Peru scrambles to sell top oil license

By August 14, 2015

Peru’s government is negotiating directly with oil companies to operate block 192 to prevent a production shutdown at the end of this month.

Block 192, formerly known as block 1AB, produces 10,000 barrels a day for 18% of Peru’s total production. The current license with Argentine firm Pluspetrol ends on Aug. 29.

An auction for the oil block hosted by national oil regulator Perupetro received no bids from three eligible oil companies. If the government cannot reach a new deal by the end of the contract in two weeks, the wells will be shut off.

“Peru-Petro really mismanaged this [auction],” said Carlos del Solar, former president of Peru’s National Society of Mining, Oil and Energy. “They started the block auction with the requirement that bidders must pay $346 million for the facility. And no one came forward. If Perupetro and the mining and energy ministry do not face reality, what can be done? All indications point to a low price of oil for a long time, but these guys do not understand.”

Potential bidders are worried about the Prior Consultation Law which requires obtaining consent from local indigenous communities before operating. The local tribes have shut down production with demonstrations in recent years and grown increasingly contentious with Pluspetrol, who they have rejected as an operator of the block.

However other experts say the greater deterrent for oil companies is the requirement to invest $346 million to buy the current installations and assume environmental liabilities.

Today reports surfaced that license negotiations failed with Anglo-French company Perenco. With Pacific Rubiales and Pluspetrol out of consideration, the only companies the government can turn to are small firms such as Colombia’s Omega.

On Tuesday over 10,000 demonstrators marched in Iquitos, the capital city of Loreto state which whose budget is funded by oil royalties, to demand that state oil firm Petroperu take over operations at block 192.

“We are not against investment. The indigenous communities and the people of Loreto want this oil license, the most important in the country, to be in the hands of Petroperu. We want a modern company which guarantees Peruvians’ energy sovereignty,” said Loreto governor Fernando Melendez. “Loreto supports a regional economy and a strategic national resource that should be in the hands of Peruvians, and the Loreto communities.”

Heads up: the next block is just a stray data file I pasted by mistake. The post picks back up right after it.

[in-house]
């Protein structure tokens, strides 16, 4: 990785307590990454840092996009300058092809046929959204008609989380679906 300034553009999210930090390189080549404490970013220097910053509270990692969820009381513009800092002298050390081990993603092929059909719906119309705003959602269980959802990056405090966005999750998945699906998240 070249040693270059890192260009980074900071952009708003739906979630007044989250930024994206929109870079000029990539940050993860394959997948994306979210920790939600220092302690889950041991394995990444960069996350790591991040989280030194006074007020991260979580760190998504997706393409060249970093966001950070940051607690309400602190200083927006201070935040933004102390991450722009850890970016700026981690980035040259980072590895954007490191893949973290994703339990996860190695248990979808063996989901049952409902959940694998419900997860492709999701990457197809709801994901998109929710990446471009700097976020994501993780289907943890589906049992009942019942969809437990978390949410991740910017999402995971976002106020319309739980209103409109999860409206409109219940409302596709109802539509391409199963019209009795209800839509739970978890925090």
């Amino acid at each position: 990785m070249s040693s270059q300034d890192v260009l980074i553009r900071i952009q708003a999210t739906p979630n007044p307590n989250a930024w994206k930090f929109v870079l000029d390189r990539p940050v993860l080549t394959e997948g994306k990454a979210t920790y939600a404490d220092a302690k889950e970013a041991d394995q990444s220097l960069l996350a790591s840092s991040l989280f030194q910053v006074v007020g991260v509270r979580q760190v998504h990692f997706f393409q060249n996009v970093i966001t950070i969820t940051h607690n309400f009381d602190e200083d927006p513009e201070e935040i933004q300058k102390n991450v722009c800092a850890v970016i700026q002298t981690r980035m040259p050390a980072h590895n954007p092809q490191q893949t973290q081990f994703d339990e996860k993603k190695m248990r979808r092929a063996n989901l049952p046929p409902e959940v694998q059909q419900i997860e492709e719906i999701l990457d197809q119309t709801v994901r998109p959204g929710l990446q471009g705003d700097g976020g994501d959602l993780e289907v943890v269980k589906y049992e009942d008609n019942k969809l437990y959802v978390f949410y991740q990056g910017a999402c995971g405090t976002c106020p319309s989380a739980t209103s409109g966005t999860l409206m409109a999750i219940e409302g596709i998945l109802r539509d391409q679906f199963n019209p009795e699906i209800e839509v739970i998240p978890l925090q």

Melendez added that shutting down block 192 would be “catastrophic” for Loreto, affecting over 6,000 workers and the local economy which serves them.

However President Ollanta Humala’s government has made clear that Petroperu does not have the financial resources to operate block 192 and complete the $3.5 billion upgrade to the Talara refinery. To obtain that funding, congress passed a law prohibiting the state oil firm from taking on more debt.

Closing block 192 would cost the national government $170 million per year, $80 million of which funds the regional governments of Loreto and Ucayali.

In the 1970s, block 192 produced 100,000 barrels per day. The license has an estimated 100 million barrels of reserves, and experts say that further investment in the installations could yield 20,000 barrels per day.


El lote 192 podría dejar de producir petróleo si no se encuentra operador (El Comercio print)

Perú-Petro negociaría el lote 192 con Perenco como plan B (El Comercio)

MEM: “Petro-Perú no puede asumir la totalidad del lote 192” (El Comercio)

Producción del lote 192 puede duplicarse con inversión adicional de US$ 550 mlls. (Gestion)

A último minuto Perenco desiste de operar Lote 192 (La Republica)

Loreto exige Lote 192 para Petroperú (La Republica)